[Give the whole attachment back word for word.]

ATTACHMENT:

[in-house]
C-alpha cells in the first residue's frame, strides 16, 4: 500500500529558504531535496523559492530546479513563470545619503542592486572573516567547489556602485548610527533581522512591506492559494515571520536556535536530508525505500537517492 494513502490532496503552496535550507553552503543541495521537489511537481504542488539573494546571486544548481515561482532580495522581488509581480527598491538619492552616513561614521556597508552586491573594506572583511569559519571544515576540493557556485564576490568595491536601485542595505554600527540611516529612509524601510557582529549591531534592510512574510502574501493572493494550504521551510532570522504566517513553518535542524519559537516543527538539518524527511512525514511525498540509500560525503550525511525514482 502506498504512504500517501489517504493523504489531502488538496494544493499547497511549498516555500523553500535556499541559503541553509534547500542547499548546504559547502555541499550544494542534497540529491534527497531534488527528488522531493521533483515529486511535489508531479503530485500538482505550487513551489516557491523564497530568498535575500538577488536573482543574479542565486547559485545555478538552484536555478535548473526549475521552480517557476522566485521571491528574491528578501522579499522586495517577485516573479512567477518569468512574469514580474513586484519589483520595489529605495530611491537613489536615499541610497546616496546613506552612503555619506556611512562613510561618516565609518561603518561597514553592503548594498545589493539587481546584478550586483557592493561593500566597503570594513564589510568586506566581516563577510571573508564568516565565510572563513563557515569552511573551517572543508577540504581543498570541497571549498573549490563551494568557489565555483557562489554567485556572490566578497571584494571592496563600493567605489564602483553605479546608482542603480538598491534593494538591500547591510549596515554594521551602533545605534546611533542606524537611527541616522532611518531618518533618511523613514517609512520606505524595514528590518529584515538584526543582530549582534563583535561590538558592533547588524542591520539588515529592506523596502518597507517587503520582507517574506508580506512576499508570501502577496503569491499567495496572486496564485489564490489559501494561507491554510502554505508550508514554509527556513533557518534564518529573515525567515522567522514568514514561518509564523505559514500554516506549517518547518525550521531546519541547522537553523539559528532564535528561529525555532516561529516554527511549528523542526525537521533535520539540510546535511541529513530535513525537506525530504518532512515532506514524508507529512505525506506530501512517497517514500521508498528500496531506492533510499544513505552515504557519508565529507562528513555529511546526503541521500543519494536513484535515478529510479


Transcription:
[in-house]
C-alpha cells in the first residue's frame, strides 16, 4: 500500500529558504531535496523559492530546479513563470545619503542592486572573516567547489556602485548610527533581522512591506492559494515571520536556535536530508525505500537517492 494513502490532496503552496535550507553552503543541495521537489511537481504542488539573494546571486544548481515561482532580495522581488509581480527598491538619492552616513561614521556597508552586491573594506572583511569559519571544515576540493557556485564576490568595491536601485542595505554600527540611516529612509524601510557582529549591531534592510512574510502574501493572493494550504521551510532570522504566517513553518535542524519559537516543527538539518524527511512525514511525498540509500560525503550525511525514482 502506498504512504500517501489517504493523504489531502488538496494544493499547497511549498516555500523553500535556499541559503541553509534547500542547499548546504559547502555541499550544494542534497540529491534527497531534488527528488522531493521533483515529486511535489508531479503530485500538482505550487513551489516557491523564497530568498535575500538577488536573482543574479542565486547559485545555478538552484536555478535548473526549475521552480517557476522566485521571491528574491528578501522579499522586495517577485516573479512567477518569468512574469514580474513586484519589483520595489529605495530611491537613489536615499541610497546616496546613506552612503555619506556611512562613510561618516565609518561603518561597514553592503548594498545589493539587481546584478550586483557592493561593500566597503570594513564589510568586506566581516563577510571573508564568516565565510572563513563557515569552511573551517572543508577540504581543498570541497571549498573549490563551494568557489565555483557562489554567485556572490566578497571584494571592496563600493567605489564602483553605479546608482542603480538598491534593494538591500547591510549596515554594521551602533545605534546611533542606524537611527541616522532611518531618518533618511523613514517609512520606505524595514528590518529584515538584526543582530549582534563583535561590538558592533547588524542591520539588515529592506523596502518597507517587503520582507517574506508580506512576499508570501502577496503569491499567495496572486496564485489564490489559501494561507491554510502554505508550508514554509527556513533557518534564518529573515525567515522567522514568514514561518509564523505559514500554516506549517518547518525550521531546519541547522537553523539559528532564535528561529525555532516561529516554527511549528523542526525537521533535520539540510546535511541529513530535513525537506525530504518532512515532506514524508507529512505525506506530501512517497517514500521508498528500496531506492533510499544513505552515504557519508565529507562528513555529511546526503541521500543519494536513484535515478529510479